On 29 March 2019, the UK is expected to leave the EU, with or without a deal. There are many different types of potential deals being floated around at the moment by the various Westminster political parties and the EU is warming to Theresa May’s Chequers plan or parts of it. However in this article I consider how a Brexit no deal would affect British owners of Spanish property. Initial details of the ‘no deal’ Brexit have been issued by the British Government here with Theresa May advising more are to come.
It is important to distinguish between British residents in Spain and those who are not residents. If someone lives in Spain for more than 183 days a year, then they have an obligation to submit a Spanish tax declaration the year after they arrive between May & June. They will pay tax in Spain on their worldwide assets and income. The tax rates for income and inheritance tax for British tax residents in Spain is unlikely to change. If you live in Spain for more than 183 days, become a Spanish resident before 29 March 2019 and submit your tax return as and when it falls due.
If you are looking to purchase a Spanish property as a second home and do not intend to spend more than 183 days in Spain, then you will be considered a non Spanish tax resident owner of Spanish property. As a non resident you will be able to buy a Spanish property and to continue to use your property. The buying costs will remain the same for residents and non residents. Currently an American buyer of Spanish property would pay the same purchase costs as a French or British buyer.
Non Residents Income Tax (NRIT)
The year after you have purchased a Spanish property a non-resident owner would pay what is known as NRIT. This is a notional tax on Spanish property ownership. NRIT is calculated using the taxable value of the property and then a % of this is applied to calculate the tax due. Currently for EU nationals the rate is 19%. For non EU owners of Spanish property, the rate is 24%. If there is no Brexit deal with the EU, we expect British owners will pay the higher rate of 24%. Based on a Spanish property with a taxable value of 200,000 euros, an EU resident would pay 418 euros the year after purchase and a non EU resident 528 euros.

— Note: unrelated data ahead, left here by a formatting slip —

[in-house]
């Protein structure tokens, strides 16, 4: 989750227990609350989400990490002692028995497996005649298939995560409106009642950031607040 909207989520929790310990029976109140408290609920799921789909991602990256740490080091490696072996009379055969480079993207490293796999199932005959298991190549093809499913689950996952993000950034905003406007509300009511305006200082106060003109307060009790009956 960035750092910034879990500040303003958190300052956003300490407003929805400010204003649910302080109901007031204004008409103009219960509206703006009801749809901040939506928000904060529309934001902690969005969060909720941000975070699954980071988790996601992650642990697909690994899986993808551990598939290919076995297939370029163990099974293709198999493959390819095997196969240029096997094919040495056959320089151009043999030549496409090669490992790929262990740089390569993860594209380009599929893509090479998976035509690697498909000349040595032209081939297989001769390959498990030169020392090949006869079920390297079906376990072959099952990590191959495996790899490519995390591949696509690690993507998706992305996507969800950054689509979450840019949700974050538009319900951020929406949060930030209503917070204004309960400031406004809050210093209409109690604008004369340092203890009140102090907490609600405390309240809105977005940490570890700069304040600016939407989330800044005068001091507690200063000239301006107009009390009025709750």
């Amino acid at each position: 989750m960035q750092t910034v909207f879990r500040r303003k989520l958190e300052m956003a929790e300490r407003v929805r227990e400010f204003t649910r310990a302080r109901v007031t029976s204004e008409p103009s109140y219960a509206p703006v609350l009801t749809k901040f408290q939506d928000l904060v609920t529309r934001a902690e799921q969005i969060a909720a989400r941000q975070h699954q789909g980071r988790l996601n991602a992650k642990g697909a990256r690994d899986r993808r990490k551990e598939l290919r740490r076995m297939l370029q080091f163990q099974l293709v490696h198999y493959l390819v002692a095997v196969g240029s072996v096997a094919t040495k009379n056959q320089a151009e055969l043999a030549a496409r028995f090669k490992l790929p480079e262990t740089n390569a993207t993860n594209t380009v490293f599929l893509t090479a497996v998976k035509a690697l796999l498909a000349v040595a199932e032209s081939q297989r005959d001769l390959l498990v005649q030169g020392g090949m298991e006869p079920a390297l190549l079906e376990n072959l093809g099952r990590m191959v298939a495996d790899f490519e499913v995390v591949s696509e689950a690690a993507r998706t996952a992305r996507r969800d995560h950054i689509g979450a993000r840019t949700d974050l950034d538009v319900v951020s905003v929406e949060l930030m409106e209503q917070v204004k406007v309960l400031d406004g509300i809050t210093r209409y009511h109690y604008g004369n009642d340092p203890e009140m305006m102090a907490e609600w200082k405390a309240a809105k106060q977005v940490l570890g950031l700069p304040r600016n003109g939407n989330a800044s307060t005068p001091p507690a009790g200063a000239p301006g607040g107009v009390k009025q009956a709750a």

Spanish Inheritance Tax (IHT)
IHT is paid in Spain by the heirs who inherit the Spanish assets and each heir will have a personal allowance based on their relationship with the deceased and their pre-existing wealth. A son, daughter or wife, would pay less IHT than a cousin or aunt inheriting Spanish assets. The IHT rates across the 17 autonomous regions vary greatly. For example in Andalucia a son inheriting assets from a deceased parent with no pre-existing wealth will have a personal allowance of 1 million euros. In the Balearic Islands, the son would only pay 1% of the value of the asset inherited. It is expected that these discounts and allowances will initially disappear in the event of a non Brexit deal and allowances will be similar to non EU nationals which for children and spouses is 15957 euros.
We say initially disappear as Spain has various legal fronts open against it for treating EU and Non EU Nationals discriminately when it comes to IHT. It is likely that a Court, in due course, may find Spain to be behaving discriminately in relation to this tax and order them to apply the same rates to EU and Non EU nationals which would be welcome news for British heirs of Spanish assets.
In addition to the taxes set out above, we expect Spain may insist that Brits living in Spain renew their residency on an annual basis and the requirements for residency may become more onerous. The requirements may also become stricter when applying for a Spanish tax number as a foreigner (NIE) or opening a bank account. It will be interesting to see if a Court Judgement obtained from a UK Court for example ordering the sale of a Spanish property in divorce proceedings, will still be relatively straight forward to enforce in Spain post Brexit as it is now.
Healthcare and cover is of concern to Brits visiting and living in Spain. Those visiting Spain for their holidays are best advised to have travel insurance in place that provides medical assistance and repatriation in the event of an accident. Those living in Spain now should register with Social Security before 29 March 2019 or put in place private medical cover.
If you have decided to move to Spain, then you will be joining hundreds of thousands of British owners of Spanish property who enjoy their new lives in Spain. Post Brexit there will be some changes but in our opinion and, speaking with experience as someone who moved to Spain when Spain was not a member of the EU, these changes will be minimal and should not put you off your dream of either owing a Spanish property or living in Spain.
Alex Radford is an English Solicitor and Spanish Abogado who has lived in Spain for more than 28 years. He is a Partner of My Lawyer in Spain.